Back in the days when Santiago city buses were yellow, many passengers engaged in an activity that oh-so-efficiently accomplished two things at once: keeping them entertained during the ride and aggravating the caca out of everyone around them. These considerate individuals took it upon themselves to treat their fellow passengers to a medley of five-second snippets of the contents of their ringtone libraries.
Bear in mind that this was a few years ago, so we're not talking symphonic masterpieces here. We're talking the Nokia jingle and monophonic tunes with names like "Summer Breeze." In other words, abrasively, unbearably obnoxious. I would tense up every time I saw a cell phone emerge from a a pocket or purse, praying its owner was not responding to a sudden urge to take ringtone inventory.
Fortunately, this custom seems to have disappeared with time. I can think of a few possible explanations for this. First, mp3 players and iPods have since provided Chileans with much snazzier ways to entertain themselves on the bus. And why flip through a list of ringtones when you can take photos, play Tetris and send e-mails on your cell phone instead? Also, Santiago's new buses have very few seats, meaning most people are too concentrated staying upright to get extremely bored. Who said Transantiago doesn't have its benefits?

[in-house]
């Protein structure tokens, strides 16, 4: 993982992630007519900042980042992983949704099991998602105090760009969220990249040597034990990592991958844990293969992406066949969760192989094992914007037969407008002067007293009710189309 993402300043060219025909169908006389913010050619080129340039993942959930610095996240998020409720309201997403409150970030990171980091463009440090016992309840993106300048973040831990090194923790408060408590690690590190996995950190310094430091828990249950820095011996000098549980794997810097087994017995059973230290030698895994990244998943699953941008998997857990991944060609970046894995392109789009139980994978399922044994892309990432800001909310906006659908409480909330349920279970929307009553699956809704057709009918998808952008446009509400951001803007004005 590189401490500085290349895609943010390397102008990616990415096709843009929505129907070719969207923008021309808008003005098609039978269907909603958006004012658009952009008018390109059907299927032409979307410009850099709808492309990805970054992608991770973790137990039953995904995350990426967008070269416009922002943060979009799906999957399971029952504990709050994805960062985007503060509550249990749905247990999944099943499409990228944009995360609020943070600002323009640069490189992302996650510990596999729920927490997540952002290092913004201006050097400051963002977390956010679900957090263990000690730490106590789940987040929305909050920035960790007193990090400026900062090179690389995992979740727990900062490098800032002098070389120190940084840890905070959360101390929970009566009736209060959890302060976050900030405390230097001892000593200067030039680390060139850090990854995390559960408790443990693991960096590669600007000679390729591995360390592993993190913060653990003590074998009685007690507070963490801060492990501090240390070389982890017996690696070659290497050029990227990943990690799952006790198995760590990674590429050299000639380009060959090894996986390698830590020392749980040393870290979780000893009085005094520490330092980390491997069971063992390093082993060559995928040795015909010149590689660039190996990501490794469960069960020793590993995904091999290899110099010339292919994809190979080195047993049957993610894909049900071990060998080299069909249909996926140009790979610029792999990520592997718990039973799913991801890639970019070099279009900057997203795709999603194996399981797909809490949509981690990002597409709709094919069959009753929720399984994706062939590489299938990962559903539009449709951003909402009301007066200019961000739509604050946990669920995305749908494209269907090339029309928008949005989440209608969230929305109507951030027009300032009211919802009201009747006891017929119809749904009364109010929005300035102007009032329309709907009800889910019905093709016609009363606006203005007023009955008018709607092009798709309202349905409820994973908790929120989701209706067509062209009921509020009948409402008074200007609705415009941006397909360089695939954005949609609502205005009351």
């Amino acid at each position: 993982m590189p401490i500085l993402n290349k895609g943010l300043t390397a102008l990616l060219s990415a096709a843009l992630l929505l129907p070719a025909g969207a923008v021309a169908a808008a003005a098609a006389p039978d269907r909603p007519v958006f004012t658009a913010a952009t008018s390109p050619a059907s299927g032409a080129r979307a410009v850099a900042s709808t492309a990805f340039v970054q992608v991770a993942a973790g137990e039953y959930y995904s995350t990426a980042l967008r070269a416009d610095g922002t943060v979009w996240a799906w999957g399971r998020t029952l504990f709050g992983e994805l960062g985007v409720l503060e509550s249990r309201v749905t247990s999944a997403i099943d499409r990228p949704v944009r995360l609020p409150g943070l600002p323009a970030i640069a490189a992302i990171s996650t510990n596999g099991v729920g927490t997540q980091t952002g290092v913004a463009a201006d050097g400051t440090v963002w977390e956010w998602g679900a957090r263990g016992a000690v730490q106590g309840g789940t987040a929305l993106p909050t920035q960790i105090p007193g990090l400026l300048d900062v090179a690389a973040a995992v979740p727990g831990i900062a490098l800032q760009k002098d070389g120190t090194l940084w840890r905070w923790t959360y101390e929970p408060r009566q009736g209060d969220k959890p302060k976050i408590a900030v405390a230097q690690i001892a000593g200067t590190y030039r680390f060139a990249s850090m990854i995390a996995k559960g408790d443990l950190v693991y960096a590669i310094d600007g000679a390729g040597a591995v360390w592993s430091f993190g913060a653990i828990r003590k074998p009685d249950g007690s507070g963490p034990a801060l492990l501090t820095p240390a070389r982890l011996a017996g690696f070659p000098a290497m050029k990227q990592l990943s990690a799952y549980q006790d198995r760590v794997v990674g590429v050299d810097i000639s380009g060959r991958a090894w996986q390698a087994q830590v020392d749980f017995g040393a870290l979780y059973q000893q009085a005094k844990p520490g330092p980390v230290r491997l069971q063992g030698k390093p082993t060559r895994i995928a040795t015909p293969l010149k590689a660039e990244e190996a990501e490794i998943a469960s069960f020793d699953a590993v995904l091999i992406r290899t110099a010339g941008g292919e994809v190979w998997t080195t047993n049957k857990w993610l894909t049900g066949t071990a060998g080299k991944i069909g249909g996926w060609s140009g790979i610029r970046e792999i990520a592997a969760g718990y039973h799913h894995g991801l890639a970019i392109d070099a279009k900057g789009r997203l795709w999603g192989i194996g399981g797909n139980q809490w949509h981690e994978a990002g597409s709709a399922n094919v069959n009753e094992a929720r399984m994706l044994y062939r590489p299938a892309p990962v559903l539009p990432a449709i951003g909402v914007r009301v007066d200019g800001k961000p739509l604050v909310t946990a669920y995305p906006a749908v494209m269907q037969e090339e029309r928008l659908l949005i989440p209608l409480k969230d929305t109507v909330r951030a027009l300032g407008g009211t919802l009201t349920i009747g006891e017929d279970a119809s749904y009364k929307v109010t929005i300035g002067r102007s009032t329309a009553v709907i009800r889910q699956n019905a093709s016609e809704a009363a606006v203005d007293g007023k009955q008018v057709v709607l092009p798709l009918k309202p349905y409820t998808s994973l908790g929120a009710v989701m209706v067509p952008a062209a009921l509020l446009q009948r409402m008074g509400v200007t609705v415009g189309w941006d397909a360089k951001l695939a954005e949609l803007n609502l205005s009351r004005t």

Just when I thought I was in the clear, I went to the immigration office (Extranjeria)* last week to address what ended up being unfounded visa-related hysteria. I was sitting in the waiting room when I heard it: Tchaikovsky's 1812 Overture -- about four seconds of it. Then the opening stanzas of the theme from The Simpsons. Then the chorus from Good Charlotte's "I Just Wanna Live." In all their monophonic glory. The DJ: the guy seated in front of me.
Apparently, the public ringtone roll call is alive and well in other countries. Or at least at Extranjeria, where the wait is longer and more eyeball-twitchingly boring than the vast majority of bus rides. And when you're sitting in a hard plastic chair waiting for strangers to decide your future, there's nothing like fragments of high-pitched electronic melodies to calm your nerves.
*Some tips about Extranjeria: Go early, go with a book, and -- when in doubt -- go in person. The information I've received over the telephone has rarely been correct.
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